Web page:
I agree. Adults are fully capable of going off base to buy stuff. Any compelling interest in putting this on base would only be treating them as if they weren't adult enough to go get it in the first place. Treat them like adults and let them decide for themselves what they want to do. But treating someone like an adult and respecting their choices has nothing to do with our right to choose not to sell it in certain locations.

    I believe in honor and virtue and that porn has little to do with either. So do many other Americans. There is nothing criminal about not selling porn on grounds instituted and operated by the people. There is however, something many consider honorable and virtuous by not. Therefore, we're choosing not to.

    I believe most people, whether they agree or not, would also be very adult not to complain about something so trivial. It's one thing to debate the legality of porn, but where it's sold? Pardon the pun, but grow up.

  • JWB Kaysville, UT
    Aug. 1, 2013 5:27 p.m.

    This is a good move for men and women in the military. They have full access to online pornography and have government access lines for that. It is a shame that this type of access is available for men and women in mobility status in close and workplace conditions as they are working 24-hours a day in some places, even though not completely free to go downtown.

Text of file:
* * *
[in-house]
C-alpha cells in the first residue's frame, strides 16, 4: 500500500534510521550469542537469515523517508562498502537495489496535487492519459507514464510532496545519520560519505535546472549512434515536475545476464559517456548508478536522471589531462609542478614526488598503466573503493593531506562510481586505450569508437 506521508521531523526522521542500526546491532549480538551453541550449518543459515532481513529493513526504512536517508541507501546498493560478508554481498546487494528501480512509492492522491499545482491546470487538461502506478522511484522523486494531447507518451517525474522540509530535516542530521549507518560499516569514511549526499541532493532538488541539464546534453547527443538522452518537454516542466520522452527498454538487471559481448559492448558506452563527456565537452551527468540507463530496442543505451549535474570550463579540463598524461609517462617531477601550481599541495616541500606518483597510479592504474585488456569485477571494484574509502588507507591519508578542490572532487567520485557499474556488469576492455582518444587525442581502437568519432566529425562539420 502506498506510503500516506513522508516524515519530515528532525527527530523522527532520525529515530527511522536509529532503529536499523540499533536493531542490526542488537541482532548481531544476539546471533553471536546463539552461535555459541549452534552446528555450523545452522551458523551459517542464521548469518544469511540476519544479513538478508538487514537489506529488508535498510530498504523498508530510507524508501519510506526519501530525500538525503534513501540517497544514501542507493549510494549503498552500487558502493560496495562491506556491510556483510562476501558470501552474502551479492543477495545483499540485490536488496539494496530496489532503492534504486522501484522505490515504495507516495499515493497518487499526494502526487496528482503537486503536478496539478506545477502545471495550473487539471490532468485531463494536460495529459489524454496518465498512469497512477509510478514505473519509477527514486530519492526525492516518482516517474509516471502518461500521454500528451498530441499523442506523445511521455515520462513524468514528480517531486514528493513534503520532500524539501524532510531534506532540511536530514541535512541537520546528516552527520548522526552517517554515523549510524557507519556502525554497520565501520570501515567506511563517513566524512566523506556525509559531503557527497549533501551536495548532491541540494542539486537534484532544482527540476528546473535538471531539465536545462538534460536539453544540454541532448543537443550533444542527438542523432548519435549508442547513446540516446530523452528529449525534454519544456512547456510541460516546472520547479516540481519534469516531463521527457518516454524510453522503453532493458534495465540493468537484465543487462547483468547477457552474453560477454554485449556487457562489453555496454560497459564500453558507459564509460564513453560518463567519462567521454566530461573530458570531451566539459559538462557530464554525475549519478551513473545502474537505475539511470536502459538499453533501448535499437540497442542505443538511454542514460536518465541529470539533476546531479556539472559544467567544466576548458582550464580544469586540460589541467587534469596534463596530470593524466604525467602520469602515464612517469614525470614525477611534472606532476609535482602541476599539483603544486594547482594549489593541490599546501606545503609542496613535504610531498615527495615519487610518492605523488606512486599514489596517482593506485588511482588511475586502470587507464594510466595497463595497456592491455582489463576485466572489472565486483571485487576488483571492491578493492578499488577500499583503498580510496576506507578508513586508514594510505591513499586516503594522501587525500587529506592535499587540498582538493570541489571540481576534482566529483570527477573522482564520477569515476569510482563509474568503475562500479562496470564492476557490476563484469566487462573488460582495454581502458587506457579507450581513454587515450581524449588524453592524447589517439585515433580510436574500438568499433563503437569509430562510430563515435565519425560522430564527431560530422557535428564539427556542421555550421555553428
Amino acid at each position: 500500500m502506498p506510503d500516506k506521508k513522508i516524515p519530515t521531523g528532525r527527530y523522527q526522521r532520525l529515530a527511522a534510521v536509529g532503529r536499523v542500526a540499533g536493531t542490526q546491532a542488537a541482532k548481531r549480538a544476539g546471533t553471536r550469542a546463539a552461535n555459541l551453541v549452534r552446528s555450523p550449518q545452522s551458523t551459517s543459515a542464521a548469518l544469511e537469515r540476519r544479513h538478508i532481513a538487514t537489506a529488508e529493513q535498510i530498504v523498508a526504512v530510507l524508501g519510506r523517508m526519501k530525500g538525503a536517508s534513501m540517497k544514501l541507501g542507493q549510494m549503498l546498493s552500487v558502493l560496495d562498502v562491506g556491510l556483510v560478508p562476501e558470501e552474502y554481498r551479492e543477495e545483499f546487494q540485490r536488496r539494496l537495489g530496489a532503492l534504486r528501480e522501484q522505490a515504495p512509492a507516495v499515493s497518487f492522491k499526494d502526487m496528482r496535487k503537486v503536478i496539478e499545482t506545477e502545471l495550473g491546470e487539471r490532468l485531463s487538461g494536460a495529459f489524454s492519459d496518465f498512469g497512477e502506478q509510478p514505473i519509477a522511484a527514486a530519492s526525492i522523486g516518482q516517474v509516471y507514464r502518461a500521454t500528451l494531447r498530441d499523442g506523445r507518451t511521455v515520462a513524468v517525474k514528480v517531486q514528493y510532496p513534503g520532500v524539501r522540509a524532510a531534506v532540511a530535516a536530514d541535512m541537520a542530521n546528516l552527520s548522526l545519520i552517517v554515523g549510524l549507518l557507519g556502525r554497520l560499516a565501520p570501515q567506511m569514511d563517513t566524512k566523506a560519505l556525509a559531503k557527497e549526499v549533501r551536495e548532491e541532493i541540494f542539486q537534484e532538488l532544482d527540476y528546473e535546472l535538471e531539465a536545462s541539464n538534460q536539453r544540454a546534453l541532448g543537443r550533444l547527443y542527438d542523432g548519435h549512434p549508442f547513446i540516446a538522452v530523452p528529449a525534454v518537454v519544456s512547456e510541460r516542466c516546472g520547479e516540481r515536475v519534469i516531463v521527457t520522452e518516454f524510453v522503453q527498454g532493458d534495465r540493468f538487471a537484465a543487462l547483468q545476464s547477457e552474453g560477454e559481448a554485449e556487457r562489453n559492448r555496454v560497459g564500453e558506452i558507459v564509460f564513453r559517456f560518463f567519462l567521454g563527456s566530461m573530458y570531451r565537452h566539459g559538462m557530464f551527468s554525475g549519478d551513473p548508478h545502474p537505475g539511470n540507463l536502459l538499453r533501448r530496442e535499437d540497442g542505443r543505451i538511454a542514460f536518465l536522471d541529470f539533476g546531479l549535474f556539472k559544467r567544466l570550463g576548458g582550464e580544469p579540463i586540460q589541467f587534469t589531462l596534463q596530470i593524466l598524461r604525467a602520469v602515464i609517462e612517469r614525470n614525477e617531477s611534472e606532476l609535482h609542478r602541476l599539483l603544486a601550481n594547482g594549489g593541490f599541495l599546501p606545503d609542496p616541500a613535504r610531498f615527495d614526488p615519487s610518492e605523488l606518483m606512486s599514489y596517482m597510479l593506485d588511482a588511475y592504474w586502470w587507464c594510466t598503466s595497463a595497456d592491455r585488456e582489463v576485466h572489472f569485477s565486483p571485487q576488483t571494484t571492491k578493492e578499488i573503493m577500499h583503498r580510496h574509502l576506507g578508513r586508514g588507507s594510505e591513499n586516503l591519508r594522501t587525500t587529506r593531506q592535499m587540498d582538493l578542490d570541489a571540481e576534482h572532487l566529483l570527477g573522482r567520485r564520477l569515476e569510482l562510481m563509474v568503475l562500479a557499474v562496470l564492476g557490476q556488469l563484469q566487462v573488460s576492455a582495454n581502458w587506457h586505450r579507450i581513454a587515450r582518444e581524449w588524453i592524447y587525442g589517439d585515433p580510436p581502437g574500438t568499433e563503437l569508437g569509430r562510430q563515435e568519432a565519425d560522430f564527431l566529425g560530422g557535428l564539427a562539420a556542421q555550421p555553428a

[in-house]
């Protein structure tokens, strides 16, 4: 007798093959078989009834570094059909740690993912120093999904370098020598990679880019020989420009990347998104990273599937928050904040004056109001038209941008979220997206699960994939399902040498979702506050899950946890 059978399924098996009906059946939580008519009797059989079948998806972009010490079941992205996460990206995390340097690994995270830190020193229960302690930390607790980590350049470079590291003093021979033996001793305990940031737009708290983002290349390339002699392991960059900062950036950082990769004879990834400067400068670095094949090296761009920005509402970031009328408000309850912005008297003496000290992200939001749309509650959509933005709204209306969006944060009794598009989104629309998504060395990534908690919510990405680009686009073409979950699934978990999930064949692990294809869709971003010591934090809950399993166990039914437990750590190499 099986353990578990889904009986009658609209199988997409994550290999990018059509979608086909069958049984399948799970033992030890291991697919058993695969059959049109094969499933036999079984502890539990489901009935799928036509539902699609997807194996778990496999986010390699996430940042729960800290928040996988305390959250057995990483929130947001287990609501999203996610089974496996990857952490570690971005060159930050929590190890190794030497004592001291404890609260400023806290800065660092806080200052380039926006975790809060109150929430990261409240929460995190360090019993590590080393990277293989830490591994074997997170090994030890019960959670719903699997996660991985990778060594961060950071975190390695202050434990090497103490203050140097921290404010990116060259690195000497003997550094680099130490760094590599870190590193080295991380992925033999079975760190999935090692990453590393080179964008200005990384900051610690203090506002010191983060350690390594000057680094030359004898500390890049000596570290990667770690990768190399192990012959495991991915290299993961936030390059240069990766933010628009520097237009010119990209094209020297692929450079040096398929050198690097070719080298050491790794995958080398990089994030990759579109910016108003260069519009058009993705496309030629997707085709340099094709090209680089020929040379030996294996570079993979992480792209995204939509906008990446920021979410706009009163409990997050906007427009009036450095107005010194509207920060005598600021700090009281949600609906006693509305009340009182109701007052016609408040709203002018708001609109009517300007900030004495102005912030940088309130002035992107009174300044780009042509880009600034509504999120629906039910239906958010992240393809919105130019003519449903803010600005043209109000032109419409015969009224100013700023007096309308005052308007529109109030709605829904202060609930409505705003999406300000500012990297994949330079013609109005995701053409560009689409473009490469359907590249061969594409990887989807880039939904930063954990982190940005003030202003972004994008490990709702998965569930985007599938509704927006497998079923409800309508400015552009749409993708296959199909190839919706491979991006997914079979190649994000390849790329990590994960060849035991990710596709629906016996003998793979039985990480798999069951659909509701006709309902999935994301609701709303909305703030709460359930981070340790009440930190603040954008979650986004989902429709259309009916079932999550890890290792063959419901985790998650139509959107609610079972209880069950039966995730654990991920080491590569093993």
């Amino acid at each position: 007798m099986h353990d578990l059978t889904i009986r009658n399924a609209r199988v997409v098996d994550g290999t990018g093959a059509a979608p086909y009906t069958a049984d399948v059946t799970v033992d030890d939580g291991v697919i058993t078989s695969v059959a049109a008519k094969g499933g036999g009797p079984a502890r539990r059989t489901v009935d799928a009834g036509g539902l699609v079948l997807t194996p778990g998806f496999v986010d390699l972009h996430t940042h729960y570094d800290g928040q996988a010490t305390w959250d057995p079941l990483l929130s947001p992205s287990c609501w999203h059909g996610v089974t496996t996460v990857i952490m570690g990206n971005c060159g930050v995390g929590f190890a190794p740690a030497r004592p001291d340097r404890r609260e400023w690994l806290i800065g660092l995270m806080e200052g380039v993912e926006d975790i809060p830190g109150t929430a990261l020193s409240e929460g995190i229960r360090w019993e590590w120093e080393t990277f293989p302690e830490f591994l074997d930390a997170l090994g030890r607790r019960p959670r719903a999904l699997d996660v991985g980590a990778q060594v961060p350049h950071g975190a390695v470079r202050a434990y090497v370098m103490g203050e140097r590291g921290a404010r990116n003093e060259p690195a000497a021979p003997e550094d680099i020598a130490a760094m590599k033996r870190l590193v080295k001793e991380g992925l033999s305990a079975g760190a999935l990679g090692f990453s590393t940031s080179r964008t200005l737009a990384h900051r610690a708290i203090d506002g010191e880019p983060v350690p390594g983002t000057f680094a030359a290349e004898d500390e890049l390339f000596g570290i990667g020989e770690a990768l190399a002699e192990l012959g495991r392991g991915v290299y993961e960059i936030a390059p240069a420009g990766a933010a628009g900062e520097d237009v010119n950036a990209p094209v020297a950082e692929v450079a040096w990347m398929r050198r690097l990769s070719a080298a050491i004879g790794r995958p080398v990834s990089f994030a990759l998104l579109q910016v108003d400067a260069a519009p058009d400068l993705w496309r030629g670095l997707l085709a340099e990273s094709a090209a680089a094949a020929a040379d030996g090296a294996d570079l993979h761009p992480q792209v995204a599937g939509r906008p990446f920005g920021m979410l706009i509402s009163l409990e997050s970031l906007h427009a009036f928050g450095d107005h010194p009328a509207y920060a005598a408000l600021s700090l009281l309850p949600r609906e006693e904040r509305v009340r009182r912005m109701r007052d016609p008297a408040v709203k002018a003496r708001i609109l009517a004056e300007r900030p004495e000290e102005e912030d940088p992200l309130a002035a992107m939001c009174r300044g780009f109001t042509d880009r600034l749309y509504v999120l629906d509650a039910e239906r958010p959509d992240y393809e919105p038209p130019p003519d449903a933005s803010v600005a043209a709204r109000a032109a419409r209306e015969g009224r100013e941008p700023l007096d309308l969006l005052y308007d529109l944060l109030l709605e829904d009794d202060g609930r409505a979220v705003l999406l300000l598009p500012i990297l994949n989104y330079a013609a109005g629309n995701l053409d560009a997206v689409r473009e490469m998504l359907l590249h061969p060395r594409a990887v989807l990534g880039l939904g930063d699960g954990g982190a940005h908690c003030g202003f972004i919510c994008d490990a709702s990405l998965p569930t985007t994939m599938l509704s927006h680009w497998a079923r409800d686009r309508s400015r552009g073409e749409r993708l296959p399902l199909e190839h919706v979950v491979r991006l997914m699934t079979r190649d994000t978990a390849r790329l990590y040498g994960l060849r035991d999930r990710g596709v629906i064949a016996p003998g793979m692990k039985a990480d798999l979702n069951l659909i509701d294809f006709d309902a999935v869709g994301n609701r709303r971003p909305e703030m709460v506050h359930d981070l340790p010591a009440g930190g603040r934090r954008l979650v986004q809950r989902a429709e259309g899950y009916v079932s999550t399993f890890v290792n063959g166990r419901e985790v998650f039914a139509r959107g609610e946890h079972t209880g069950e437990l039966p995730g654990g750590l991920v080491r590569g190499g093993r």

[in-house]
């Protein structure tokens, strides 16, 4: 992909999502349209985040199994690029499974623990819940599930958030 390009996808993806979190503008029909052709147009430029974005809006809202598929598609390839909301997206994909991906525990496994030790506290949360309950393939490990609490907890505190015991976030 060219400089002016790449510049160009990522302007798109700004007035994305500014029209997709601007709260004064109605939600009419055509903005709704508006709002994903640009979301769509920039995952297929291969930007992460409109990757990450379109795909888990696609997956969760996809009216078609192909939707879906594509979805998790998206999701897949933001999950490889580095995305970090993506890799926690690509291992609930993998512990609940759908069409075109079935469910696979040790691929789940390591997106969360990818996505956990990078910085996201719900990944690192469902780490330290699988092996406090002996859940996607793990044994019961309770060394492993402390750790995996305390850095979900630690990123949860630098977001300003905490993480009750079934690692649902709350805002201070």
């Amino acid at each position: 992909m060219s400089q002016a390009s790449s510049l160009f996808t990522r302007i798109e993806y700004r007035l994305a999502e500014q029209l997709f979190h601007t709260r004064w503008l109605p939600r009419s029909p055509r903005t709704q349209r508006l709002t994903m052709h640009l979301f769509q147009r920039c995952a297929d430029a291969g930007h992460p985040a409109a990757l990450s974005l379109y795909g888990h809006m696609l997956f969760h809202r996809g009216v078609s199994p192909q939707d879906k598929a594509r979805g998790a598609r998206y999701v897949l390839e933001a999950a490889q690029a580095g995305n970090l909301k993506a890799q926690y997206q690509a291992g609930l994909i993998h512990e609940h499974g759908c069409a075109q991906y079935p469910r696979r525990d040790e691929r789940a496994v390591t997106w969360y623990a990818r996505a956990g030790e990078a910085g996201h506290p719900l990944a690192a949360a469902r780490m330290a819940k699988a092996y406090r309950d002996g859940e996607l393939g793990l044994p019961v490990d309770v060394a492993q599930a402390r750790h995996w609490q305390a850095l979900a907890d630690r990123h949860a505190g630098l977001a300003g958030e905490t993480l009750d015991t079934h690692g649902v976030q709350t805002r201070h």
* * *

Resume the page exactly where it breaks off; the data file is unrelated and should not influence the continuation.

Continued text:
Pornography is not good for anyone and for those less than stable I can picture it will blend in with drugs that are legal and illegal.

    Our military appears to have stooped to a lower status if they were allowing pornography in the BX and other locations on a military installation.

  • Chris B Salt Lake City, UT
    Aug. 1, 2013 4:46 p.m.


    Although I'm ok with porn in moderation, you seemed to have missed a key part of the article. Despite claims of victory by religious groups, the army says it was due to declining sales. Nothing more. And they agreed with you that these magazines don't classify as explicit sexual material.

    So sorry, your victim card doesn't hold up on this one.

  • fowersjl Farmington, Utah
    Aug. 1, 2013 4:16 p.m.

    Small victory since they can access much more explicit evil on laptops.

  • Happy Valley Heretic Orem, UT
    Aug. 1, 2013 3:54 p.m.

    People who would give their life to defend their country, should be treated as adults.
    More moral legislation based on religious beliefs since playboy is hardly porn.
    The human body is not obscene, quit imposing your puritan ideals on others.